Delivering a speech or making a high-impact presentation is a necessary skill in today’s competitive marketplace. With planning and some practice you can become very good it. Look for opportunities to speak and present as one of the key things to overcome is a fear of speaking. By speaking and presenting more your will become more comfortable with it.

Negotiating Is Crucial For An Organization

Whether it involves hiring and negotiating staff, arranging an event, signing a contract, agreeing to terms, arranging a conference or convention, or negotiating with a hotel or other conference/ convention venue, organizations must follow a professionally designed, organized, well planned, in depth and detailed negotiating strategy. While most larger organizations have far larger and better trained and talented staffs, with generally designated staff members with specific negotiating skills, that is often not the case with smaller and medium sized organizations. Those organizations often end up being poorly represented by unqualified staff, or by a well meaning but untrained volunteer, also lacking expertise. These organizations often confuse experience with expertise, and merely because someone has done it before, they believe he is a negotiator. However, while experience merely means that someone has done something, expertise requires training, knowledge and specific training in an area.

Often, these smaller to medium sized organizations hire an outside company or consultant to negotiate or arrange something in their behalf. As someone who has spent more than three decades negotiating, arranging and coordinating all aspects of events, conferences and conventions, the disconcerting thing is that I have often observed organizations “hurt” by these outside contractors, because they are often not the correct contractor for their needs.

Organizations should carefully understanding what their needs and requirements are, as well as their objectives, prior to hiring an outside contractor. For example, one of the most common errors I have observed is organizations hiring a company that specializes in group hotel room bookings, to arrange the contract for their conference or convention. While these types of companies can be quite useful with small groups using under about fifty rooms per night for their meeting, groups using more than that, especially if for more than three nights, who are also doing events, banquets, etc., at the property, often can do far better by not using that kind of organization. An easy way to understand this is to understand it from the hotel’s perspective. Booking companies are paid a commission (generally 10%) on the room revenue generated, but not on other aspects. While it is usually true that the hotel will not offer a better room rate if booked directly, it will almost always match that rate when a sufficient number of rooms are being booked. However, since the hotel has to pay the commission to the booking company, it reduces the flexibility of the hotel in terms of other concessions, especially regarding Food and Beverage, complimentary meeting rooms, and many other important concessions. An organization should identify all its needs before negotiating with a hotel, and then use a competitive Request for Proposal (RFP) procedure to obtain as many concessions as possible.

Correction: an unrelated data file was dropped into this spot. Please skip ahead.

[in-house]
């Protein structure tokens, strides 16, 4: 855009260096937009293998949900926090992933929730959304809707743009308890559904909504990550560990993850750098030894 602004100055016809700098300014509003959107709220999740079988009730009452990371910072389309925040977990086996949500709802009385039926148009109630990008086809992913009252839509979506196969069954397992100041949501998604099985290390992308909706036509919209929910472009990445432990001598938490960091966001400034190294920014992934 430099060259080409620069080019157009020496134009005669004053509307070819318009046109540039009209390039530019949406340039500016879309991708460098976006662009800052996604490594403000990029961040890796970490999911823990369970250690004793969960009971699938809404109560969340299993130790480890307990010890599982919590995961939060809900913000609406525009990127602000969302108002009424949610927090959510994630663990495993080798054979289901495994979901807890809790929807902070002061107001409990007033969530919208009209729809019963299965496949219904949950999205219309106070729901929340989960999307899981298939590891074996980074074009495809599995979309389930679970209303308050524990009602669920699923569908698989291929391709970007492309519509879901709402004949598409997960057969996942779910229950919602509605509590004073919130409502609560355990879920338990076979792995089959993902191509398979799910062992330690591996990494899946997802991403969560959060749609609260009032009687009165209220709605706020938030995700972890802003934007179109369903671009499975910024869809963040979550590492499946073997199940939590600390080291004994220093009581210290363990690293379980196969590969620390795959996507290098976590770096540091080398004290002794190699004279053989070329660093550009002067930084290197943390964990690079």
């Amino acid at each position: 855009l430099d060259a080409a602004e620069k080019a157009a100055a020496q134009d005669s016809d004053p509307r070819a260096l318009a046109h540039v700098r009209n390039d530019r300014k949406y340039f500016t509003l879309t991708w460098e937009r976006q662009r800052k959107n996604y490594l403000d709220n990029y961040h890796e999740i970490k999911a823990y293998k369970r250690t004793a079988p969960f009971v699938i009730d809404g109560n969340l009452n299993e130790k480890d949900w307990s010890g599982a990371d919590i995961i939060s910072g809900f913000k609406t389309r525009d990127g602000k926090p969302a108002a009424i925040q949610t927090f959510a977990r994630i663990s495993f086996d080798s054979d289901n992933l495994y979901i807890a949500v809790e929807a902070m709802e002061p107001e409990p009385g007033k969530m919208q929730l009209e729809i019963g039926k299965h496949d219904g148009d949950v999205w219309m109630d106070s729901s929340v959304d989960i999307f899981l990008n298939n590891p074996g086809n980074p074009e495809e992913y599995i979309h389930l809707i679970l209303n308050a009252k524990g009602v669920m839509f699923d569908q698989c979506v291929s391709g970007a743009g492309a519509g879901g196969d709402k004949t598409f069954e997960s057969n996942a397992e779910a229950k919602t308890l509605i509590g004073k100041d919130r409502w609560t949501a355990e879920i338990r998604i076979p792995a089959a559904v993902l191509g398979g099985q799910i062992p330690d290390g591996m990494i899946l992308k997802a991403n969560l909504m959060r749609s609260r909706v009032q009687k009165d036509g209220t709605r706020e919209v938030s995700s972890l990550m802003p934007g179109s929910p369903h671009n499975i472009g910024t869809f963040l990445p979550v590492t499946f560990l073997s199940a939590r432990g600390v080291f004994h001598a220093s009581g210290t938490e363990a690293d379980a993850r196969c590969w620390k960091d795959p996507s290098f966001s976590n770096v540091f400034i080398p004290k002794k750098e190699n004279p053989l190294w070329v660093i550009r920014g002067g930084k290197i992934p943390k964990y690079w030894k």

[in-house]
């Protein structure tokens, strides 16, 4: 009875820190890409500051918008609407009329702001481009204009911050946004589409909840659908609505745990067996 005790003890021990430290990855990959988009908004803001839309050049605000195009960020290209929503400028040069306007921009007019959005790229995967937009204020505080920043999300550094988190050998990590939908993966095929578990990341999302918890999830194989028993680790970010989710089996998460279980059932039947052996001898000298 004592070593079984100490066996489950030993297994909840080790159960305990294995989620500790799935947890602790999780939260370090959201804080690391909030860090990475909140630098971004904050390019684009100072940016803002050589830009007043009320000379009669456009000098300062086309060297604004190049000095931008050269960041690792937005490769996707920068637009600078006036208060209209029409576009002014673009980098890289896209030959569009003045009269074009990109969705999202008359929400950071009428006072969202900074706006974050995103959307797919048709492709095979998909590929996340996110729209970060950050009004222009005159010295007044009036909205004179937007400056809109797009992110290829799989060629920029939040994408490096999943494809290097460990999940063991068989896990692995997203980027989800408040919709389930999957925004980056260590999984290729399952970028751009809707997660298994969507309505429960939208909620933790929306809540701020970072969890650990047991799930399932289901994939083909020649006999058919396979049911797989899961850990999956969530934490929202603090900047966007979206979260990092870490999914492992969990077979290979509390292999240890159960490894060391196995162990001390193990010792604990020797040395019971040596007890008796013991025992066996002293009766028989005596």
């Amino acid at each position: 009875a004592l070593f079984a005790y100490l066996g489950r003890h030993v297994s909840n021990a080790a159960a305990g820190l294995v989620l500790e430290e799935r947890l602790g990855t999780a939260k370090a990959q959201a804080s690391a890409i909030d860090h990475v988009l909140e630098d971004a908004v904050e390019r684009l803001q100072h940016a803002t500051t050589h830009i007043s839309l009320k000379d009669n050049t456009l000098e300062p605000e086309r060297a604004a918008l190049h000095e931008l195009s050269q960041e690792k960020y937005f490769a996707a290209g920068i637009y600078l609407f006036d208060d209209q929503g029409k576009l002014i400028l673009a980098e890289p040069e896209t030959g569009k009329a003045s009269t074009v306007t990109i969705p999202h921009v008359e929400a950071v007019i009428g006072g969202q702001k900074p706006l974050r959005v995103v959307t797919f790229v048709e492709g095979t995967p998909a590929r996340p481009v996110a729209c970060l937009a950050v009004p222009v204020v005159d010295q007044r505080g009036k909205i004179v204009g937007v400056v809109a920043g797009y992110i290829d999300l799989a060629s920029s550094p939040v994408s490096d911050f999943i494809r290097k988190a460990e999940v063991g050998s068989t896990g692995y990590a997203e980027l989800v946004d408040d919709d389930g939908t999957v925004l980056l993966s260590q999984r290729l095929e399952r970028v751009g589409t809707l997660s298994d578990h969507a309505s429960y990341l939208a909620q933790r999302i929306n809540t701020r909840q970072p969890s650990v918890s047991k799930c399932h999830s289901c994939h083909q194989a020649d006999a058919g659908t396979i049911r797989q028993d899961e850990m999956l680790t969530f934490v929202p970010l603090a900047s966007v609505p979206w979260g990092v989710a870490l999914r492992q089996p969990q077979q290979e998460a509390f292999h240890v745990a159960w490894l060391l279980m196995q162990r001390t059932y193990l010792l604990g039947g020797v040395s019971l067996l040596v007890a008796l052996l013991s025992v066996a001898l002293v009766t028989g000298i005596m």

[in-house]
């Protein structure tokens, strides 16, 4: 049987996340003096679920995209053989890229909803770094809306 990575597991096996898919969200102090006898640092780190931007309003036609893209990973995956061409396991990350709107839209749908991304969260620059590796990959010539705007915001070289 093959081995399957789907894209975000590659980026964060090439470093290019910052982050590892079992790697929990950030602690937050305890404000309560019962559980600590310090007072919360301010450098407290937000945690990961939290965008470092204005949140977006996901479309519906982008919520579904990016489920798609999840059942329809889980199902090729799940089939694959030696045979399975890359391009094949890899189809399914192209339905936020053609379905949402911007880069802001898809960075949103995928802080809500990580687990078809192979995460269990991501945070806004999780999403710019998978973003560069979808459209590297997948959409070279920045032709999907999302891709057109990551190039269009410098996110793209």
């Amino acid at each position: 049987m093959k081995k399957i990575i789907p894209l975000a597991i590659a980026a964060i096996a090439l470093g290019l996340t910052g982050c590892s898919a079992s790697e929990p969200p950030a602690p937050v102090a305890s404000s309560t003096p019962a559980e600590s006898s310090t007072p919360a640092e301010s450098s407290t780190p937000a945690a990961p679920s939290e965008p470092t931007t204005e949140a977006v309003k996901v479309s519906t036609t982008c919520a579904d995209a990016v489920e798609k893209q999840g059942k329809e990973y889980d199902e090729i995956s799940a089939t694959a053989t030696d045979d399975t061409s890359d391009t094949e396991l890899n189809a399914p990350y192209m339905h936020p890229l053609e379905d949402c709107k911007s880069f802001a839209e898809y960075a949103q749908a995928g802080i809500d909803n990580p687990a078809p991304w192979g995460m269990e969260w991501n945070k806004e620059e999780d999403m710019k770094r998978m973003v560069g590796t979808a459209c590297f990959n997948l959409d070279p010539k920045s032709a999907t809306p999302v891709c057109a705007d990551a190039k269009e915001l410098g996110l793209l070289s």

The major point is that organizations should understand that the difference between optimum negotiations and adequate representation can represent a sizable amount of money, and when the negotiations are less than adequate, as I have so often observed, the savings is even more than substantial. Organizations need to emphasize negotiations as part of their overall leadership training program.

The Seven Deadly Sins of Product Design

In the beginning…the design intent was clear and the project scope understood. But yea, soon the design begat a new design which then begat another which begat a whole new product and a darkness fell upon the faces of the design team. Lo, the prophets of marketing became anxious and waived their pre-printed brochures in distress. The disciples of sales called the design an abomination and wailed over commissions lost. The gods of management gnashed their teeth in anger as the budget runneth over and rained down a plague of interoffice memorandums upon the company.

Sound familiar? The design of a product is usually what defines it not only in functionality, but gives it its life, beauty, and meaning. However, sometimes during the design process something goes horribly wrong as if the product had become possessed by Murphy himself. Below are the Seven Deadly Sins of Product Design that should be avoided in order to keep your design from becoming a disaster of biblical proportions:

Tunnelvision: Meeting a need while creating another